Non-Catholic Christians since the reformation have tended to take a rather dim view of reason, believing that we lost our reason at the Fall. (Luther called reason, "the Devil's whore".) But that's a conclusion not shared by many Christians since, and almost all Christians prior to, the Reformation. Whatever your view of reason, it's simply a matter of common sense that the law of non-contradiction is true. So, a clear indicator that a religion contains error would be clear internal inconsistencies or self-contradictions. Now, sometimes belief systems will seem to have internal inconsistencies on the surface, but once you dig in and find the explanation, those inconsistencies will resolve. However, there are some that won't resolve, some that perhaps you wish you *could* resolve; but if you are really honest and humble, you can't resolve--not even after humbly hearing everyone's explanations, looking at it honestly from all sides, sitting on it for a considerable amount of time, and even praying about it. (Here's a good article to read on this subject. The second half or so is from a Catholic perspective, but the first part can be applied to any kind of religious inquiry.)
Any religion based on a set of historical facts, should withstand honest scrutiny of the historical record. As the Bible says in 1 Corinthians 15:14-15, "...if Christ has not been raised, then our preaching is in vain and your faith is in vain. We are even found to be misrepresenting God, because we testified of God that he raised Christ..." Read the best books on all sides of the issue; but be prepared--it's hard not to to lose the forest for the trees when going through the historical record, because many writers downplay the case that can be made from history against their beliefs and inflate the case that can be made in favor of them. Personally, I think that honest prayer and common sense go a long way in helping one to sift through this kind if stuff. Always compare any detailed argument with the big picture. Keep at it; and eventually, the truth will begin to emerge. (On the Christian side, I highly recommend the popular [yet difficult] book, The Everlasting Man. Mere Christian Apologetics, by Dave Armstrong is good, too.)
(i) If you've narrowed things down to a revealed religion, then tradition is important. In a revealed religion, the whole point is to be true to the original revelation; so once you've become satisfied that the original revelation is a historically verifiable fact, you should move on in the historical record to see what the earliest adherents to that revelation believed. The stream is purest closest to its source. Again, just as with the study of history, it's easy to lose the forest for the trees. Most every different Christian religion claims that it is modeled after the Early Church. Study the best resources from all perspectives. For what it's worth, here's one from my tradition. It would be ideal to read the primary sources. Also, check out Eusebius.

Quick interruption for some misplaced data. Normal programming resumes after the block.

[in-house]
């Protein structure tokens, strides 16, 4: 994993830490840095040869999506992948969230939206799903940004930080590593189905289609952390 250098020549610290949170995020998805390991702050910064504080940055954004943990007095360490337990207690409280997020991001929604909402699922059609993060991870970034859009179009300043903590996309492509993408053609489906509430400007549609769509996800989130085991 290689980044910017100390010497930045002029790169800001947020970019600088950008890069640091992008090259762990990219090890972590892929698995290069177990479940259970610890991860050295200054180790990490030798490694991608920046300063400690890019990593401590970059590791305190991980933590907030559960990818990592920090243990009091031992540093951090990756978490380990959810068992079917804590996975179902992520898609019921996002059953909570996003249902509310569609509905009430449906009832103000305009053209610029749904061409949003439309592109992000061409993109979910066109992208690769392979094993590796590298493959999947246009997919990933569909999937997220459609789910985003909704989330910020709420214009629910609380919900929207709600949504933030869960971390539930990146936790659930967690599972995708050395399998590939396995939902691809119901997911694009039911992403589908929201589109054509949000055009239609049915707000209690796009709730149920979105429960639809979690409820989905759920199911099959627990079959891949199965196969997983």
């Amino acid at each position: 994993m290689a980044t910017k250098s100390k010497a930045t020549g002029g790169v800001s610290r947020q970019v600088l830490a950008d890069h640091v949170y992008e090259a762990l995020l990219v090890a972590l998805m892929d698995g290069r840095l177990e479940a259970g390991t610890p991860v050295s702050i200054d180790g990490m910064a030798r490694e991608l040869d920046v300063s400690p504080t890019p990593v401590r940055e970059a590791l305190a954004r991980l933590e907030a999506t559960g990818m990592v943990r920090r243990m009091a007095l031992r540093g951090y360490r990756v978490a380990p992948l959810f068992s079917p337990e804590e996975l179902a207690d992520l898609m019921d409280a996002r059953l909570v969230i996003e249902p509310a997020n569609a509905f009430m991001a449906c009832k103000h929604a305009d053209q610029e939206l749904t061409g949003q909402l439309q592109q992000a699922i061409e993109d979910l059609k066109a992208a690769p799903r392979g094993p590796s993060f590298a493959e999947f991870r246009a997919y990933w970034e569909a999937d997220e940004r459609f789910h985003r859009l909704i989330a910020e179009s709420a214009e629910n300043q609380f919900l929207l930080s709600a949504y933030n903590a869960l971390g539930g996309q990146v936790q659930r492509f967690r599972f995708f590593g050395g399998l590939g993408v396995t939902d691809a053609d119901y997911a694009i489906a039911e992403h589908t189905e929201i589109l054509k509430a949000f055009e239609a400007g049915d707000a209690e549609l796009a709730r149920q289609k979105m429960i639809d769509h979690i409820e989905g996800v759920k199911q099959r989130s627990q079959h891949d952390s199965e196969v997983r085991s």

(ii) Even if you haven't narrowed things down to a revealed religion, you should take tradition into consideration. For instance, in order to be an atheist you have to believe that 99% of all the people who have ever lived have based their lives around a delusion. Why should just a few people from the Western world in the last century be right and everyone else wrong? That should be taken into consideration when deciding for or against atheism.
Psychological Arguments / Your Conscience
The inner-world of human experience offers valid data. I think this is what folks are hitting on when they say to pick a religion that you are most comfortable with. Though, I don't like the word "comfortable". Sometimes your heart tells you that reality is different from what is most comfortable. The folks I find most credible are those whose journey to truth was marked by struggle and pain (even if it ultimately ended in joy). The point is to take stock of what your heart/conscience is telling you. It's part of being human. You are not a calculator. There are folks (usually atheists) who discount the heart as an indicator of truth, but they do this by an a priori assumption that there is no spiritual element in the human person. If you don't want to preemptively rule that out before you even start your search for truth, you need to be open to the possibility that if God might be real, people might therefore have a spiritual element which senses spiritual realities. The "scientist" who preemptively discounts that as delusional is a materialist before he is a scientist (and is no more scientific than the person who is a theist before he is a scientist.) Don't preemptively dismiss anything. Listen to your heart. Just be sure to check what you find there in the inner-world of human experience against reason and the outer-world of fact and evidence. Some good books and essays about the search for God within the human heart are: Heaven: The Heart's Deepest Longing, "The Weight of Glory", A Severe Mercy, Surprised by Joy, and "Meditation in a Toolshed"
we were taught at church that our denomination was the only right one and pretty much everyone else was going to hell. That's all I knew and it never really occurred to me that I was wrong.
It's fine to think that your denomination is the only right one...as long as that's true. But how do you find out that's true? You open the matter up for investigation. But the moment you do that, you have opened up the possibility that you could be wrong. And you must do this in order to have true knowledge. True Knowledge is knowing that what you believe corresponds with reality, and the only way to have that is to test/measure your beliefs against reality. As Saint Augustine wrote in his debate with the Manichean heretics: